The concept that there is a universal order built into nature that can guide moral thinking.
Thee idea that all humans are born with rights, which include the right to life, liberty, and property.
He wrote "Leviathan" and believed people were naturally cruel, greedy, and selfish; he also believed only a powerful governemnt could keep an orderly society. Advocated absolutism but not divine right.
Written by English philosopher Thomas Hobbes, maintained that sovereignty is ultimately derived from the people, who transfer it to the monarchy by implicit social contract.
state of nature
The basis of natural rights philosophy; a state of nature is the condition of people living in a situation without man-made government, rules, or laws.
The idea that an entire society agrees to be governed by its general will. They give up freedom in exchange for protection.
A nation's ruler or head of state, usually by hereditary right.
A politically organized body of people under a single government. The will of the sovereign is law.
English philosopher who advocated the idea of a "social contract" in which government powers are derived from the consent of the governed and in which the government serves the people; also said people have natural rights to life, liberty and property.
"Second Treatise on Government"
This was a work by John Locke; published in 1690. In this essay, Locke describes the relationship between a king and his people as a contract. If the king broke that contract, the people could depose him.
Rights that cannot be taken away.
right of rebellion
John Locke's idea that the king was responsible to the people and when their needs were not met, they had the right to rebel and start a new government
"Essay Concerning Human Understanding"
Written by John Locke. He insisted that all ideas are derived from experience. The initial mind at birth is just a blank slate.
"Blank slate" (this is what Locke viewed a human mind to be at birth.)
"Some Thoughts Concerning Education"
Written by John Locke. He said that children learn best from praise and experience, not harshness and memorization.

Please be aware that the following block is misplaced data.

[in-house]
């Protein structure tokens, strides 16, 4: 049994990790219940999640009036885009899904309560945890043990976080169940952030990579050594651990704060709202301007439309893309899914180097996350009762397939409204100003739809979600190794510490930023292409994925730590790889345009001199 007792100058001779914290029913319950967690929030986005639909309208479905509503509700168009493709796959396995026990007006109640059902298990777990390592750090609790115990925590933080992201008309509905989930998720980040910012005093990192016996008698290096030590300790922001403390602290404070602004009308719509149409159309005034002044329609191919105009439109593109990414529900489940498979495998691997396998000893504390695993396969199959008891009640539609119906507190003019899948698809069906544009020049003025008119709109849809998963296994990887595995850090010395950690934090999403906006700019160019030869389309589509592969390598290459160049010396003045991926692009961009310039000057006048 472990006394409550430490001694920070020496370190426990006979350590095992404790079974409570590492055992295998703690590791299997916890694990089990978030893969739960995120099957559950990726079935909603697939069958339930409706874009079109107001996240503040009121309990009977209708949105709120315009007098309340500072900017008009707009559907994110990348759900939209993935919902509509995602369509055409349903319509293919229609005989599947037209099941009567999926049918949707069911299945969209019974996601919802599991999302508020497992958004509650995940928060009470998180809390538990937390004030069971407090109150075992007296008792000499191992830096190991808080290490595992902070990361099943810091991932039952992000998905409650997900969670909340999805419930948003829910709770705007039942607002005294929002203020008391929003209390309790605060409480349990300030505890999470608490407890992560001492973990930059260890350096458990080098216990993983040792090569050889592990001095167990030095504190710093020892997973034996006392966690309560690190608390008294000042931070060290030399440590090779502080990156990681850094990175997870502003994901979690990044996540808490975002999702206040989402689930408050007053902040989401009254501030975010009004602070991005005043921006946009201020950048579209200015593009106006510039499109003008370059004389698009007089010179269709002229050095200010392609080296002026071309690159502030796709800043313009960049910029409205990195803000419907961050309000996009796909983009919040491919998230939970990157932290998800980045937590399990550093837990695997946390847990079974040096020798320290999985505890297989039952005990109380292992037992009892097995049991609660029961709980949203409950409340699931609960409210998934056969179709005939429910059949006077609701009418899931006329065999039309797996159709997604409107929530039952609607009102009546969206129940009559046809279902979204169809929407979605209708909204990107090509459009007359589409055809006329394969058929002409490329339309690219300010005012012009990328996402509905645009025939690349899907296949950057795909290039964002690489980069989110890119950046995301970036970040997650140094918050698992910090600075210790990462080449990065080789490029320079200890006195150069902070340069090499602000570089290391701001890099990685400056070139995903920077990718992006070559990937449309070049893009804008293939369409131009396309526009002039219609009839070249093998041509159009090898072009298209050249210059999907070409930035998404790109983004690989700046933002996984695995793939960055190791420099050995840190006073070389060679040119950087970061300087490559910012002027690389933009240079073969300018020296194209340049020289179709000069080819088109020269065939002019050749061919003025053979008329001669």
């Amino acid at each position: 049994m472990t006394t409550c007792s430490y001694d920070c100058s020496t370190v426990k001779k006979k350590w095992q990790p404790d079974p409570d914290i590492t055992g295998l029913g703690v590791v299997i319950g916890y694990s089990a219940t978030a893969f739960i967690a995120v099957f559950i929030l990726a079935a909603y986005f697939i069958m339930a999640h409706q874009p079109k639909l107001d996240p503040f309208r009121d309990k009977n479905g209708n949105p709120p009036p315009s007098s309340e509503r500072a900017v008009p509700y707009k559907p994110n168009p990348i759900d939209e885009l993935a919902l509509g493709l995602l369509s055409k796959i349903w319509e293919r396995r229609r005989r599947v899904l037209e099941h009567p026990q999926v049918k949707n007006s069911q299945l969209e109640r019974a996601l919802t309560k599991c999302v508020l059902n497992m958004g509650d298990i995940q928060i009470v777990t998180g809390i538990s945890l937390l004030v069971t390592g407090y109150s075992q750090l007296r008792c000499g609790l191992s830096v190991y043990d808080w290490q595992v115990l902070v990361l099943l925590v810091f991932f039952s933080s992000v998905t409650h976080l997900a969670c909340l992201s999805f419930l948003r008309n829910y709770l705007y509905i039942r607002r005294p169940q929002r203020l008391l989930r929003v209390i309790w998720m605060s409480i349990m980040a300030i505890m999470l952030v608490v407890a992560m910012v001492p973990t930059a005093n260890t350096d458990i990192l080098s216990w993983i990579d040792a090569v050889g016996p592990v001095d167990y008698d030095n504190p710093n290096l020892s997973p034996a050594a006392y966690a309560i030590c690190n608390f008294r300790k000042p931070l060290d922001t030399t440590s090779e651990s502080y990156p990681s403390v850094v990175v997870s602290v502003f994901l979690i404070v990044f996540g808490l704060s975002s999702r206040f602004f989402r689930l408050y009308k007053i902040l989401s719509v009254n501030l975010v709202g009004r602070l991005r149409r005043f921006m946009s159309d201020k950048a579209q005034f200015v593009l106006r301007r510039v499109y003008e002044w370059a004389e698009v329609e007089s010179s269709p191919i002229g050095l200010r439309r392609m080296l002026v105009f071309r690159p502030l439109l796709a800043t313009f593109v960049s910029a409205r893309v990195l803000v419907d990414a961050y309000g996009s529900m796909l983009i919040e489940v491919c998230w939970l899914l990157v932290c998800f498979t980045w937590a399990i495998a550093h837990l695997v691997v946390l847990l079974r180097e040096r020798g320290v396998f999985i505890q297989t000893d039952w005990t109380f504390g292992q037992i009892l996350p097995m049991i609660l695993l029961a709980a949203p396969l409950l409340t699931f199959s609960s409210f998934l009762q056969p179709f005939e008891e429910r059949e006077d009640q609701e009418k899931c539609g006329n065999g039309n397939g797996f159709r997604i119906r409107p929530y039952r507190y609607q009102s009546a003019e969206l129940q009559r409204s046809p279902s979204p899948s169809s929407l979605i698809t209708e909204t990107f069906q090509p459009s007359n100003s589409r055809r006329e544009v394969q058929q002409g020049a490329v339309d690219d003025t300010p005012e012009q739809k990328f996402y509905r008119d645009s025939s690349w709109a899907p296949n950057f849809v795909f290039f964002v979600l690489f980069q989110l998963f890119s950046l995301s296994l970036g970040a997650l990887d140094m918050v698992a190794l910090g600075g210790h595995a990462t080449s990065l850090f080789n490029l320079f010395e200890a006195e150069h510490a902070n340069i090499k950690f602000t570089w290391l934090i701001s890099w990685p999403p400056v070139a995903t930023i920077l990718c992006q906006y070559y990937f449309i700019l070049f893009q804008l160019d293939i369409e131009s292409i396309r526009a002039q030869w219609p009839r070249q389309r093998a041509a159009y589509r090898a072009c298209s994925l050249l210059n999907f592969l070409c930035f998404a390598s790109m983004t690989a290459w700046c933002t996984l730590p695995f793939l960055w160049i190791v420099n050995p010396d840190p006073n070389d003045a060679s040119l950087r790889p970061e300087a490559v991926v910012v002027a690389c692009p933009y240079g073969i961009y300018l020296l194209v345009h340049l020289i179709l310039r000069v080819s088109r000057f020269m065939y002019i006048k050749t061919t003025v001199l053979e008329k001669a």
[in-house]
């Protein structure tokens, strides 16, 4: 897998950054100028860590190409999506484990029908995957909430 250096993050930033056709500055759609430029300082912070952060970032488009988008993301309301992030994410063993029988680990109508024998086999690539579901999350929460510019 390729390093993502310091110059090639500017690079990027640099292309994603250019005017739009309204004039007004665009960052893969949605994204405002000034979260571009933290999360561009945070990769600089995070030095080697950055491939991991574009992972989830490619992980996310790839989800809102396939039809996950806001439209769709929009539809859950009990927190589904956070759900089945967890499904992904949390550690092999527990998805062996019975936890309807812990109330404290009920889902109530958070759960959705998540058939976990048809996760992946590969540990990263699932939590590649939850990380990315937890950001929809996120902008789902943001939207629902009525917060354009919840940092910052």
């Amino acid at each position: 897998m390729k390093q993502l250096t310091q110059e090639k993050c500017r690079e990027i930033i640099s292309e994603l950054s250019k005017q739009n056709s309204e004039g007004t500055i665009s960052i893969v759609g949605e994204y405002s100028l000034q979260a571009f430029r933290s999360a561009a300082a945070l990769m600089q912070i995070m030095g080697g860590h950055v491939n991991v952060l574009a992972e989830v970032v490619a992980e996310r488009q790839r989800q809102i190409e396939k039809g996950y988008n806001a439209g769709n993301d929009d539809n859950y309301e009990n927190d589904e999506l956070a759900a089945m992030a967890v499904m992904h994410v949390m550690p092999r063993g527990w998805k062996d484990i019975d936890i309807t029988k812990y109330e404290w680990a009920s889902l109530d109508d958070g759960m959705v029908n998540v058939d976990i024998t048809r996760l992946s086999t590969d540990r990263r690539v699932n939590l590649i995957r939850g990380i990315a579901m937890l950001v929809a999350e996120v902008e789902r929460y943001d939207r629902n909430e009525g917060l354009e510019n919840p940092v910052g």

Royal Society of London
The leading English scientific organization, made up of leading merchants, planters and even theologians, all devoted to the discoveries of scientific ideas.
French Academy of Sciences
A society funded by Louis XIV, which was thought to benefit the king and state and emphasized practical science for new tools and machines.
The teaching of René Descartes that the mind or spirit constitutes one reality while the body is something completely different, separate and apart from mind.
A key idea in the Enlightenment. It was the idea that civilization was constantly improving, and that it was possible to create better people and societies.
Bernard de Fontenelle
wrote "Conversations on the Plurality of Worlds", which introduced the new world view to common people of the upper classes.
An influential group of Enlightenment-era intellectuals, most of whom were French.
The educated and enlightened people... Those of the upper classes who were not scientists or philosophers.
separation of powers
When political power is divided and shared by a variety of classes and legal estates. (concept introduced by Montesquieu in "Spirit of the Laws")
Private drawing rooms where people could have political and philosophical discussions. Salons were often led by influential women.
An 18th century artistic style of elaborate ornamentation and pastel colors.
She was the hostess of an important salon.
A system in which rulers tried to govern by enlightenment principles while maintaining their full royal powers.
"Frederick The Great"-1712-1786;King of Prussia, aggressive in foreign affairs. Used military to increase power. Encouraged religious tolerance and legal reform.
Catherine the Great
She ruled Russia from 1762 to 1796, added new lands to Russia, encouraged science, art, lierature, Russia became one of Europe's most powerful nations.
Seven Years' War
Worldwide struggle between France and Great Britain for power and control of land. 1756-1763.
The king of France from 1643 to 1715; his long reign was marked by the expansion of French influence in Europe and by the magnificence of his court and the Palace of Versailles (1638-1715)